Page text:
Popular on A Sound Effect right now - article continues below:

 

Latest releases:  
  • Environments Summer Mountains Play Track 37+ sounds included, 127 mins total $30 $21

    Summer Mountains is a collection of nature sounds captured during several trips in 2017 and 2018.

    This library has been fully recorded at high altitude (over 2000m and more) in the heart of the French Alps in places such as the Vanoise National Park and the Natural Reserves of Aiguilles Rouges, Passy, ​​Carlaveyron and Vallon de Bérard.

    This collection provides more than 2 hours of high quality recordings such as alpines pastures ambiences, forests, wind, streams and waterfalls as well as herds of sheep or cows, birds and distant marmots, all without any human sounds.

    All recorded in 24 bit / 96 kHz and fully tagged with metadatas, Summer Mountains should provide you the essentials of a mountain journey.

    Gear Used: DPA4060 stereo set powered by a Sound Devices 702

    Summer Mountains Photo Cover Copyright © Mathilde Leroy
    30 %
    OFF
    Ends 1542668400
    Add to cart
  • Ultra-high resolution Sea Doo recordings utilizing on-board microphone techniques, from multiple perspectives (driver perspective (mid-side) exhaust perspective & engine perspective).

    This library provides perfectly seamless loops at every 500RPM interval from IDLE to MAX speed, giving you insanely detailed control for interactive dynamics in game audio, or film sync. Not only that but also start-ups, shut-offs, revs, both dry and wet.

  • Environments Outdoor Ambience Play Track 200+ sounds included $50 $25

    Outdoor Ambience features 200 ambience length sound effects.  Featured in this collection are crowds, cities, forests, jungles, parks, streets, parades, water and more!  All sound effects have been hand-picked from the Sound Ideas HD – Atmospheres & Environments library.

    50 %
    OFF
    Ends 1543618800
    Add to cart
  • Animals & Creatures Western Play Track 200+ sounds included $50 $25

    The Audio Hero Western collection features 200 professionally recorded sound effects, ready for use in your productions.  Included in this library are guns and pistols, horses, stagecoaches, steam trains, jail cell doors and much more!  These sounds are all hand-picked from the Hollywood Edge Burtis Bills' Sounds of the American West sound effects collection.

    50 %
    OFF
    Add to cart
  • Drones & Moods Infiltration Play Track 161 sounds included, 39 mins total $30 $20

    Welcome to “INFILTRATION”, a collection of 161 sound effects aimed to be used in modern espionage/infiltration productions.

    From intense low frequency atmospheric elements to powerful synth movements this 1.4 GB pack can be your secret tool to enhance trailers, movies, games or musical compositions. See it as a powerful kit to create a modern espionage feel in your production.

    As a bonus I included the sources (24 sfx) used to create some of the sounds in the library.

    Sounds included:
    Atmospheric element_Low • Fx_Alert • Fx_Synth_Drop • Drone_Pulse • Fx_Snare_Synth_Tension • Fx_Transition • Fx_Movement • Fx_Distant_Atmospheric • And More

    33 %
    OFF
    Ends 1543532400
    Add to cart

Sound Effects Sale

The Early Black Friday Sale is now live!

Land huge savings on 100s of excellent sound effects libraries here


Need specific sound effects? Try a search below:
 

Reaper has a robust theme customization system. Are there any plans to integrate that more into the app for easier browsing and user customization?

Yeah, we have talked about having a resource browser which would allow you to pull all sorts of content (themes, scripts, JSFX scripts, track icons, loops, reverb impulses, …) from online and install locally. One of these days…
 

That Winamp media player:

Before creating Reaper, Justin Frankel was one of the masterminds behind Winamp, one of the most popular media players on the Windows platform for many years. It supported a myriad of formats and pioneered a lot of features we now take for granted in modern media players. I personally still have it on my Windows machine, and use it from time to time – particularly for its great support of the retro tracker formats such as .mod, .s3m and .it. More on Winamp here. Winamp itself can be downloaded here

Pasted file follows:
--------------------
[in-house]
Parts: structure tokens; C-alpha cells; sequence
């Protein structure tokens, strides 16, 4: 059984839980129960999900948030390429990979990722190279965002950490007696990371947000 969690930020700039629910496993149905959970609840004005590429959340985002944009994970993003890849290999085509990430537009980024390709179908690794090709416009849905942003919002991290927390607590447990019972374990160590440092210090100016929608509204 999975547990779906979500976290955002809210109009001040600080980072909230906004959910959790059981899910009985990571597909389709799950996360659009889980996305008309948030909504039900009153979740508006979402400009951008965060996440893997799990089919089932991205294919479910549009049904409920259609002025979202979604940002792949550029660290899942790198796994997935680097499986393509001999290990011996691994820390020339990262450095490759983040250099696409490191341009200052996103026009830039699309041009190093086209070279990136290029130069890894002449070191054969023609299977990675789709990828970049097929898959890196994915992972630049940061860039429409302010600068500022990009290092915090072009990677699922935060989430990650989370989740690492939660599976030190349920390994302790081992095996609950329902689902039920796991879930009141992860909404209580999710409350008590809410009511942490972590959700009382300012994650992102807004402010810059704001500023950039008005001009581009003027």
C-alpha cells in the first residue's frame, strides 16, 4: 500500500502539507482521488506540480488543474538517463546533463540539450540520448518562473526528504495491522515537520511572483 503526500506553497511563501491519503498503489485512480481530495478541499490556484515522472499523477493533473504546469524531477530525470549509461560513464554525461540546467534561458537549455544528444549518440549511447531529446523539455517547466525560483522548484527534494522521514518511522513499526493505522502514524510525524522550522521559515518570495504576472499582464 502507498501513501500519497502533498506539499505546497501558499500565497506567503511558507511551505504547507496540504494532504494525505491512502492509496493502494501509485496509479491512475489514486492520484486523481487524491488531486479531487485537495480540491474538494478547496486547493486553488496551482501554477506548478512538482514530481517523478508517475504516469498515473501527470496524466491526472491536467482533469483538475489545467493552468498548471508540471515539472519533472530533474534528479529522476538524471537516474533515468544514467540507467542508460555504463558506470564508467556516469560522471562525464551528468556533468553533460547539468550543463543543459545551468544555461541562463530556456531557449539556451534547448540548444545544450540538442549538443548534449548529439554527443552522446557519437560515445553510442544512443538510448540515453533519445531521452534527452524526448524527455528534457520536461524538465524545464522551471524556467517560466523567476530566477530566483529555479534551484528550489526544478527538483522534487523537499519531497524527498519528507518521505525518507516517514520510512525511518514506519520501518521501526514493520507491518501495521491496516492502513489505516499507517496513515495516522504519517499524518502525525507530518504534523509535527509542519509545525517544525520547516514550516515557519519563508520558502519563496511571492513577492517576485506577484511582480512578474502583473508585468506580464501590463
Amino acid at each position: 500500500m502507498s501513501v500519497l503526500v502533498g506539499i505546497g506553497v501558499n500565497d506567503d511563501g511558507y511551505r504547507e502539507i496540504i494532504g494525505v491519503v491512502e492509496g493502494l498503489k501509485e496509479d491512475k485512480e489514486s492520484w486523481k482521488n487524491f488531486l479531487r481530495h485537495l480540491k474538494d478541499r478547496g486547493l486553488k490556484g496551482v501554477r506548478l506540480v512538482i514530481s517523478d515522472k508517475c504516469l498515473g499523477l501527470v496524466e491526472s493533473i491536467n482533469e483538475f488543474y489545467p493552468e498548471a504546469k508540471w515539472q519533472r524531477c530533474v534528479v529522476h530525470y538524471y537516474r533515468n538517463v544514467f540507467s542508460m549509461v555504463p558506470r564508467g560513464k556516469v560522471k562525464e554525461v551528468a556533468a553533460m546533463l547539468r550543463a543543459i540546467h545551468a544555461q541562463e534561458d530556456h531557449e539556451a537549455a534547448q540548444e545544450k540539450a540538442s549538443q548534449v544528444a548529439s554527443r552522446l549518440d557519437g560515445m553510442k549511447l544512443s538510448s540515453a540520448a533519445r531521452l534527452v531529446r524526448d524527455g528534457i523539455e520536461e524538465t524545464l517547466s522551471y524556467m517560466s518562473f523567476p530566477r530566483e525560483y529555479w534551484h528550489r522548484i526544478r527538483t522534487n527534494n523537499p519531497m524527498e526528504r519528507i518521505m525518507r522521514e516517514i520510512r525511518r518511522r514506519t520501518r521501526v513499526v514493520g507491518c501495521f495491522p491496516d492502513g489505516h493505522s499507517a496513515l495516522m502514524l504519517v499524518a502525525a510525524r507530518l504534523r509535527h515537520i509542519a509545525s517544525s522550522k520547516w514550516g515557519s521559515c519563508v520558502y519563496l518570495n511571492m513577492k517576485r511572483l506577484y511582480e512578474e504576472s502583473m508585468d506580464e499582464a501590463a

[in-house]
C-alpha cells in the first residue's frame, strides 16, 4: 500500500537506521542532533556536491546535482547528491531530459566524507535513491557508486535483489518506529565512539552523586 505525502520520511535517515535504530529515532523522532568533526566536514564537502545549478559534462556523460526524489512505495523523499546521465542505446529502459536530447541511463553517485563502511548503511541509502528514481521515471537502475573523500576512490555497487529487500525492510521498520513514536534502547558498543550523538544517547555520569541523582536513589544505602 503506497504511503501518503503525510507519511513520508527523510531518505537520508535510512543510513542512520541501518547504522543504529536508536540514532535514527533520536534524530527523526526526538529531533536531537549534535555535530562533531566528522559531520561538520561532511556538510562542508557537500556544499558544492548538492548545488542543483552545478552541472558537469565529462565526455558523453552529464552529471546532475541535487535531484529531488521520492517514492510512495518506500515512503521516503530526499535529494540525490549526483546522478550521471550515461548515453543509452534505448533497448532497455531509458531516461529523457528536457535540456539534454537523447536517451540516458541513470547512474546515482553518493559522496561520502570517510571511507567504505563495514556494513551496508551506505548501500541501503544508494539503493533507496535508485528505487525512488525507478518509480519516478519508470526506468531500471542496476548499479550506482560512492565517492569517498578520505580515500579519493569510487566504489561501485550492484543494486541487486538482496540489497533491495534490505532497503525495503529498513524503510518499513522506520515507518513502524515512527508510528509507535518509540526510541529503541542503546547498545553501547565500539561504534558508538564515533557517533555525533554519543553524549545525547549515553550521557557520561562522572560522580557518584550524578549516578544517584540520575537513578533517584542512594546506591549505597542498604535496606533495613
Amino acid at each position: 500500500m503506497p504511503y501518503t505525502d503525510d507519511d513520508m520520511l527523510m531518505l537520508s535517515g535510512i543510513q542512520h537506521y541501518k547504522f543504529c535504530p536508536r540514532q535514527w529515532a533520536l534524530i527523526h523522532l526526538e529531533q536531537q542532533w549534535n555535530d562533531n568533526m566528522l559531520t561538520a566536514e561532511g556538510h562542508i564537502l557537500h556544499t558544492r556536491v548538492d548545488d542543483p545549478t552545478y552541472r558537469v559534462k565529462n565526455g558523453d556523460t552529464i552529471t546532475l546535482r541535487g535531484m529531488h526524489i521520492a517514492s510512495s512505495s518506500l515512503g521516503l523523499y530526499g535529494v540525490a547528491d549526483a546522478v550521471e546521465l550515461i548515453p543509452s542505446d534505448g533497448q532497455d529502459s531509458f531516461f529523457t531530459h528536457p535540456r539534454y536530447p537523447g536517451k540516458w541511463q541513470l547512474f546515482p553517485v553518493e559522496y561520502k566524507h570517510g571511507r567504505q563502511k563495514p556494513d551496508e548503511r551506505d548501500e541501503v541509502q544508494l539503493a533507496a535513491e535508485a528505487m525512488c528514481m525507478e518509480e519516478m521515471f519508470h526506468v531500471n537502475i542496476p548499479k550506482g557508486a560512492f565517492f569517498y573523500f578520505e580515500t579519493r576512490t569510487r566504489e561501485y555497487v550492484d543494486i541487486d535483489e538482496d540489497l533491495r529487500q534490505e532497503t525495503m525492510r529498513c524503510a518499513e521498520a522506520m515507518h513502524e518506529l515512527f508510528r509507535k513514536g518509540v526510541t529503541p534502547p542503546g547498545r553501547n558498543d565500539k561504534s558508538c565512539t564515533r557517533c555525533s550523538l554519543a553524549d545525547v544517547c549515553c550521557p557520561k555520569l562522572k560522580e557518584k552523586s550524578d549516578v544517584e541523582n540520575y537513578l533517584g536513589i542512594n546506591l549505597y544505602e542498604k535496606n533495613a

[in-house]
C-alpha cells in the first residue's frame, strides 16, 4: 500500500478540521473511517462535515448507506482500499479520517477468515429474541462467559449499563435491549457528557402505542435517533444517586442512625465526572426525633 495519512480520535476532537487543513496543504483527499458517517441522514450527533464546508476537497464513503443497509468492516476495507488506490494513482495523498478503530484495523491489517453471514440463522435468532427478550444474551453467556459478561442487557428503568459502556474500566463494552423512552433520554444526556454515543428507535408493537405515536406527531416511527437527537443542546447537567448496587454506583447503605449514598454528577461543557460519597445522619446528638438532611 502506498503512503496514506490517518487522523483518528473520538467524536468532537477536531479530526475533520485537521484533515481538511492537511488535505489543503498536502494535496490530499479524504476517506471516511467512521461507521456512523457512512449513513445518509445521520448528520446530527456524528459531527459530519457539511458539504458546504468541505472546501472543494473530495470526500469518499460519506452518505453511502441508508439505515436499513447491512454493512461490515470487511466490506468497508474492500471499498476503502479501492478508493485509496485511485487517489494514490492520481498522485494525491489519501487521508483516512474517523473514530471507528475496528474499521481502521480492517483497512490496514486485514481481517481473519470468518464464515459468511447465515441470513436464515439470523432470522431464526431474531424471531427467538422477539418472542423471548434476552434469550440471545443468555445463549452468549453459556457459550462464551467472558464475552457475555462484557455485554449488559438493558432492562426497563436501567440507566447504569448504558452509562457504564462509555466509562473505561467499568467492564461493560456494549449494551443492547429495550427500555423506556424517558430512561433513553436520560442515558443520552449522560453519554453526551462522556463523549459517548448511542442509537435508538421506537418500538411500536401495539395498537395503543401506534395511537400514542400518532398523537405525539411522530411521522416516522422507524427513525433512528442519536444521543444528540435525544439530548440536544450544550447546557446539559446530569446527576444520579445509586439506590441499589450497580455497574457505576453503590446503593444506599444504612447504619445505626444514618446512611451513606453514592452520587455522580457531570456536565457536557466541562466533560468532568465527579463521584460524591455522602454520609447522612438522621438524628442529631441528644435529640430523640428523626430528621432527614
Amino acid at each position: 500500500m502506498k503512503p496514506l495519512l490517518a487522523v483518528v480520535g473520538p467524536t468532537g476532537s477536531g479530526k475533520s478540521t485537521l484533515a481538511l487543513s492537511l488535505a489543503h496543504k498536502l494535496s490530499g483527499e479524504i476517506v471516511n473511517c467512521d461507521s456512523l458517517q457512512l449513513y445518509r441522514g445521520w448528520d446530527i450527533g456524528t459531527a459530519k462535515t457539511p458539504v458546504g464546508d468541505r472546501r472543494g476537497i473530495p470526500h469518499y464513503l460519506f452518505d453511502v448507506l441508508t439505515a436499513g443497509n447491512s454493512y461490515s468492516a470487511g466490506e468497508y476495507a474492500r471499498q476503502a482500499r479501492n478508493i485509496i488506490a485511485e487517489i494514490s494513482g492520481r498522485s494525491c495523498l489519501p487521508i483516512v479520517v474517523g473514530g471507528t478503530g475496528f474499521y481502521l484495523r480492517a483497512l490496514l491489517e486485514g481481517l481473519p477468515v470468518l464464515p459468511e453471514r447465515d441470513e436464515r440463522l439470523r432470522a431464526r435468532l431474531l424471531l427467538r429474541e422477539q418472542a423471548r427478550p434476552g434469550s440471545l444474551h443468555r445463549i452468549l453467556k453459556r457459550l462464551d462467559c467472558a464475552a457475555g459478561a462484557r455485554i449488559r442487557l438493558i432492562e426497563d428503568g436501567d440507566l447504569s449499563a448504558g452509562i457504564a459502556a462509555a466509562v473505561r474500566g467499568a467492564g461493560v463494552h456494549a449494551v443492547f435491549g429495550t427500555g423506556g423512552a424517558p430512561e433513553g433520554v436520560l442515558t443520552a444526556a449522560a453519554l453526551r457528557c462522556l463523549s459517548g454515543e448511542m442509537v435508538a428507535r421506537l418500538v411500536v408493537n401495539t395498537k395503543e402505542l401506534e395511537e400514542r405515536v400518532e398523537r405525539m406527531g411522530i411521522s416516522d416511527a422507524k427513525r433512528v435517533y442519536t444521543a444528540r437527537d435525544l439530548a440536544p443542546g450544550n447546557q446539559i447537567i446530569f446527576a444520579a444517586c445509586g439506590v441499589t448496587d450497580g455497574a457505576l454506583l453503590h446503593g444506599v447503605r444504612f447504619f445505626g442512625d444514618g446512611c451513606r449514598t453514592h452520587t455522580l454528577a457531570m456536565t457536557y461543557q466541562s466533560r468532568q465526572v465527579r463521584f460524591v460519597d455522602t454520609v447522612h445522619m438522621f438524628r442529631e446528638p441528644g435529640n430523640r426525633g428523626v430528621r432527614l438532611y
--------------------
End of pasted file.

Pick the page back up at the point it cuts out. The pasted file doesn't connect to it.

What words of advice do you have for users who are considering moving to Reaper from other DAWs? Any tips that’ll make the transition easier?

I think the biggest advice I could give is to right-click everything. Not compulsively or anything, just any time you want to tweak something in a slightly-more-custom sort of way. For example, if you tweak the pan on a track, and you wonder “what’s the pan law? or what’s the pan mode?” — right click the pan control, and you’ll be presented with configuration for that track’s pan.

REAPER supports a great deal of options and customization, but I would suggest avoiding diving in too deep at first — use REAPER as it is, gradually figuring things out as needed (usually they aren’t too far from where you’d look).
 

David Farmer’s intro overview for sound design in Reaper:


Here’s what LOTR and The Hobbit sound designer David Farmer has to say about Reaper:

Video Thumbnail

(thanks to @Vordio for the heads up about this video)

Overall, how does the DAW landscape look to you today – and where do you see things moving?

We’re just happy to be a part of it! The state of the art in computing, interfaces, controllers, etc, is fantastic, we’re very fortunate to be alive at this time. I’m sure it will continue to get even better (and cheaper), though perhaps those gains will be less meaningful as things are already so good.

 

Please share this:


 

A big thanks to Justin Frankel for the story behind REAPER, and to Jack Menhorn for his input and ideas. Want to try Reaper for yourself? Download a free trial here.

 
 
THE WORLD’S EASIEST WAY TO GET INDEPENDENT SOUND EFFECTS:
 
A Sound Effect gives you easy access to an absolutely huge sound effects catalog from a myriad of independent sound creators, all covered by one license agreement - a few highlights:
 
 
  • Fire Fire, Sizzles & Ignites Play Track 68+ sounds included $40 $20

    Need the sound of burning fire, flames, fizzles, ignites, melting, crackling, rumbling, fire popping, or flame hissing?

    This library is hot stuff in every sense of the word, delivering a range of burning sounds from a wide range of sources, including branches, black powder, burning bags, butane torches, celluloid, deep-frying batter, flares, gas stoves, frying pans, matches, sparkling candles, boiling water, huge torches and much more.

    50 %